Globally, whenever policy-makers promise to deliver “growth”, they are often exclusively referring to Gross Domestic Product. But is this really the best way to measure economic growth? Economies are complex with their web of internal and external feedback loops. Hence, does GDP accurately reflect all that complexity, or is the indicator too simplistic? Cameron Broome will evaluate the usefulness of GDP as an indicator of development.
In the 1930’s, America was plunged into a deep economic depression as a result of the Wall Street Crash, caused by currency speculation and “margin-buying”. Influenced by the work of John Maynard Keynes, President Roosevelt was keen to adopt expansionary fiscal policies to revive the US economy. However, before designing policy-prescriptions, Roosevelt wanted to improve his understanding of the state of the economy. Only sketchy data such as stock indices and freight car loading was available. Thus, Simon Kuznets and his team developed the first set of national income accounts, akin to what we now refer to as “GDP”.
Gross Domestic Product refers to the sum of the value of goods and services produced within an economy in a given period of time; “real” means the figure has been adjusted for inflation, while “per capita” means the total value has been divided by the population size. GDP is simple, easy to understand and facilitates (historical) comparison between countries.
However, GDP does not take into account the economic effects of environmental degradation. In Kenya in 1963, land cover by forest was 10%. By 2006, this had dropped to 1.7%. Deforestation creates huge amounts of valuable timber; if sold, GDP increases, indicating an increase in “growth”. But Kenya’s economy relies heavily on agricultural exports (e.g. tea and flowers) and eco-tourism. Deforestation increases the risk of soil erosion and desertification, damaging Kenya’s ecological health. Agricultural yields could be thus be reduced leading to a loss of income. Eco-tourism revenues could also be diminished, due to the deterioration of Kenya’s physical environment. Hence, overall, deforestation is likely to have negative economic impact on Kenya (and that is before you even consider the economic losses resulting from global warming, fuelled by deforestation). But GDP suggests deforestation results in a net economic benefit, highlighting the simplicity of the indicator.
Real GDP per capita also refers to an average hypothetical citizen and ignores inequality; GDP may increase but only a limited few may be better off. Income and wealth inequalities matter because they can weaken future economic growth prospects. Politically, inequality can fuel anti-globalization sentiments, as exhibited by Britain’s EU referendum result. Social and political instability of this kind not only makes countries less attractive in terms of foreign direct investment but it can also fuel the resurgence of dangerous economic nationalism. Significantly, low-income households also have a higher “marginal propensity to consume” than higher-income households. After taxation and mandatory spending, low income households have little disposable income left. Overall, they are thus more likely to spend a higher percentage of their income than high income households. Hence, by redistributing wealth from higher income households to lower income households, economic growth is likely to be stronger. Scholars like Stiglitz refer to this as “trickle-up economics”, in contrast to “trickle-down economics” as part of orthodox economic thinking.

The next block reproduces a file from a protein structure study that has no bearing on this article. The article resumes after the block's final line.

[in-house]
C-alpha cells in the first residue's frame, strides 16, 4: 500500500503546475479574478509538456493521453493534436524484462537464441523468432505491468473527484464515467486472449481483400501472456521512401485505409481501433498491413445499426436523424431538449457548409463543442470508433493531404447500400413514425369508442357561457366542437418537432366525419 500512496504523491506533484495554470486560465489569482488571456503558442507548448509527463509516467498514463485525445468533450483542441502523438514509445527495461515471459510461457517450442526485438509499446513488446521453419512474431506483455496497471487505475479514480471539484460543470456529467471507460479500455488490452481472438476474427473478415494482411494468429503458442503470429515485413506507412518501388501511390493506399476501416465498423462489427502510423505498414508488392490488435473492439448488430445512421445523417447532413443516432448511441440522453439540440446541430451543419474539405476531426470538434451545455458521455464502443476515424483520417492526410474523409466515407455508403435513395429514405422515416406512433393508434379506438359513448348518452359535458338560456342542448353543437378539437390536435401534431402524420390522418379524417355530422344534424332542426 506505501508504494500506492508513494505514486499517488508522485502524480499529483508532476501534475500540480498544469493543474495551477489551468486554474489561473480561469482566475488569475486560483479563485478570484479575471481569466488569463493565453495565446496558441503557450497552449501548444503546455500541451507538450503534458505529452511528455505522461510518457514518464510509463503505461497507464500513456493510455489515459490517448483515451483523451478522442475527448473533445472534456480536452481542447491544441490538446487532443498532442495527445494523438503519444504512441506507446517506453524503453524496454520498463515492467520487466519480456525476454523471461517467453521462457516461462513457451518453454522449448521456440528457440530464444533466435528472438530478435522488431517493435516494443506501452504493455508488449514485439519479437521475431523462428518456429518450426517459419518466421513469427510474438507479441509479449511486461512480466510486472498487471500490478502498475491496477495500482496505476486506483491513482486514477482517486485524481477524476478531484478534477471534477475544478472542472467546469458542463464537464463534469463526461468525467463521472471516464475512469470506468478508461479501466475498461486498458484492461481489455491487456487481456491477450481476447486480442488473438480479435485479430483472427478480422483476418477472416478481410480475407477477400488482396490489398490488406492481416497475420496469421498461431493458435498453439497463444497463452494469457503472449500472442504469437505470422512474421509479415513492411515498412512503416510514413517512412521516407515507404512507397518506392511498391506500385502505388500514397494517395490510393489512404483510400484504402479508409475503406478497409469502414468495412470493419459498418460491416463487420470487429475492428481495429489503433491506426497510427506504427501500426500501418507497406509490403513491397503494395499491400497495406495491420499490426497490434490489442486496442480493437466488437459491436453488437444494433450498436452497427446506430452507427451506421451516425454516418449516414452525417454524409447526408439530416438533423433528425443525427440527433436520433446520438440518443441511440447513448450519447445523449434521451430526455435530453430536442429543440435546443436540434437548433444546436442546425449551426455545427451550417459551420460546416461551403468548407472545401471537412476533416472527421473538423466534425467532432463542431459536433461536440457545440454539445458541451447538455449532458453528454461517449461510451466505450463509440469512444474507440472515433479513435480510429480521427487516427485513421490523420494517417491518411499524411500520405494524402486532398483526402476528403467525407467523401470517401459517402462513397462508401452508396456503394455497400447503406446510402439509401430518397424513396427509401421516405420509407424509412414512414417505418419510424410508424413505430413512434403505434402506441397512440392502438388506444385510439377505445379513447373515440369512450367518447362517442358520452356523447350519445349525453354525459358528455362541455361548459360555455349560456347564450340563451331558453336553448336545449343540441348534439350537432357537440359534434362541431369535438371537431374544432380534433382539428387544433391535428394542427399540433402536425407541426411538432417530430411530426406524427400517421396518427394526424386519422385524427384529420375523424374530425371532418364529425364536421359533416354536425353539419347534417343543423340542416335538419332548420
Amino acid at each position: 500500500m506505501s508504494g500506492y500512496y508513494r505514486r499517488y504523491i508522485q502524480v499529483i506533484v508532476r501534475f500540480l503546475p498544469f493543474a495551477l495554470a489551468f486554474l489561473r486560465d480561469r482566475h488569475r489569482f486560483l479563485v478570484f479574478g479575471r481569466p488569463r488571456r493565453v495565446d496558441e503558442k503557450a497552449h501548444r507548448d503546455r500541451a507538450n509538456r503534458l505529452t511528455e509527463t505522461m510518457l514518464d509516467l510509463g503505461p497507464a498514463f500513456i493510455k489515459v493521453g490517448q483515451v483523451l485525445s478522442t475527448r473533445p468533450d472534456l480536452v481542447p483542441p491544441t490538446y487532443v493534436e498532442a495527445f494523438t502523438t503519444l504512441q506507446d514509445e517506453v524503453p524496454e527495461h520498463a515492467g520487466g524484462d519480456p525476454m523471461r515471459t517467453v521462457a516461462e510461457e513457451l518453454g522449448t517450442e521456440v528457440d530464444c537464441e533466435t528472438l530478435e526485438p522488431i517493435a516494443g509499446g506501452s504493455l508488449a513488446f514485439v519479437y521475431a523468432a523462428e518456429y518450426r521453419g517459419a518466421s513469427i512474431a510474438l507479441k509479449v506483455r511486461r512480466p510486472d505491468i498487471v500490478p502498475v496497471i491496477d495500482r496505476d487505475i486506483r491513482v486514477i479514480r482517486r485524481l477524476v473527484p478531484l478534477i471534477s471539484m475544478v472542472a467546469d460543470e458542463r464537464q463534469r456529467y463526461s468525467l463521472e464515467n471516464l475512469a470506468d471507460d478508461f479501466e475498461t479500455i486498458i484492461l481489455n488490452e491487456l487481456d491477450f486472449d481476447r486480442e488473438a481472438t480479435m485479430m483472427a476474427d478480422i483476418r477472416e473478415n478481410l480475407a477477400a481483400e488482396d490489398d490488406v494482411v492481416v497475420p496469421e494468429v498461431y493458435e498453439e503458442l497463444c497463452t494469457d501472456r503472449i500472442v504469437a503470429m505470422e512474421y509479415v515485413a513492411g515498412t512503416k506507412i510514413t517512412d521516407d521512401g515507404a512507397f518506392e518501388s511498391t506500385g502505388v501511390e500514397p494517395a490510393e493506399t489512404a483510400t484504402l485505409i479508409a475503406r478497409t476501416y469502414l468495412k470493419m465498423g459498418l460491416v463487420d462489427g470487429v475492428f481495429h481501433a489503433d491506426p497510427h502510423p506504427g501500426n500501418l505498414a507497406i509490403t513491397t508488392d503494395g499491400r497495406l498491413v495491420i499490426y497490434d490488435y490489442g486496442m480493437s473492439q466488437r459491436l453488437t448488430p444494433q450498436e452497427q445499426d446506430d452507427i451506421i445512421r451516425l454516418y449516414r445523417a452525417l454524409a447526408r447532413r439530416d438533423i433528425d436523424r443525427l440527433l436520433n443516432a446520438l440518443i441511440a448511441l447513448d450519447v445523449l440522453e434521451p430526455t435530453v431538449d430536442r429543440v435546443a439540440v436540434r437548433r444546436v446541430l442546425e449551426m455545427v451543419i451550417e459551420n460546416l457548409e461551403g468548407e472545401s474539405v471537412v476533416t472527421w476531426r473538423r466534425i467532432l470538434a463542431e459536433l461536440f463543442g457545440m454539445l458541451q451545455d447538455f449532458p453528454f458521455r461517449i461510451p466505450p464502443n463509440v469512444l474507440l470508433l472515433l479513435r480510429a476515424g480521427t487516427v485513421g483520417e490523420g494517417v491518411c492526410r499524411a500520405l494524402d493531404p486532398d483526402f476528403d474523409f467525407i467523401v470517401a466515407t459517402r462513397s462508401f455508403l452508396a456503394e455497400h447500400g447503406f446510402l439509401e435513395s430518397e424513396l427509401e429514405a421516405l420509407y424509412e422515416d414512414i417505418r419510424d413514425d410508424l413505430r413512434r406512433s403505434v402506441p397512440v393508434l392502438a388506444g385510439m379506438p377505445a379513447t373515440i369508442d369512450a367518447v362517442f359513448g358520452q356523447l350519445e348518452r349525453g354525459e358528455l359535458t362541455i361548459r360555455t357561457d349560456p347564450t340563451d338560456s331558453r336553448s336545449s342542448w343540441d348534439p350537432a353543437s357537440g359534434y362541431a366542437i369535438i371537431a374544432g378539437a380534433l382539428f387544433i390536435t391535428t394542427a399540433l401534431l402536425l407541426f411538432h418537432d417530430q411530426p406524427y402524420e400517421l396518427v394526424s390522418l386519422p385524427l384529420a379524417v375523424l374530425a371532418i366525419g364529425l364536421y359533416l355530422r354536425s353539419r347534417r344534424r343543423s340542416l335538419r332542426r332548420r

The biggest question of all is does uber-consumption really make us happy? It is a remarkable paradox that despite being at an historic global high in terms of technical advancement and technological development, global levels of happiness are low (with high spatial geographical variation). Western societies are often anxiety ridden, burdened by mental health issues. The pursuit of money can reduce leisure time, particularly with family. Illustrating this idea, a recent poll suggests that 65 per cent of employees on zero hours contracts are happy with their work-life balance, compared to 58 per cent of people on regular contracts. Thus, Sweden have introduced a six hour work day to try improve the work-life balance of Swedes. Stressed individuals are likely to be less productive; they are also more likely to be ill (both mentally and physically) leading to greater healthcare costs. Hence, some scholars suggest development indicators should reflect levels of happiness.
Undoubtedly, there will never be a perfect indicator of development. Measuring happiness is difficult and highly subjective. Estimating the economic losses from environmental degradation is also difficult; ecosystems are complex with their web of internal feedbacks. In addition, wealth is often hidden in secretive offshore bank accounts. Hence, attempting to measure all three of the variables discussed in one indicator is an impossible task. Instead, policy-makers should use a range of indicators to measure development, each focused on a particular element of economic activity. GDP is still a useful indicator. But it is far too simplistic to be used on its own, as it offers a very narrow view of a country’s development.
The views expressed in this article are those of the author and do not necessarily represent the views of Development in Action.
Have an opinion on this or another topic? Why not write for our blog? Click here to find out more and get in touch.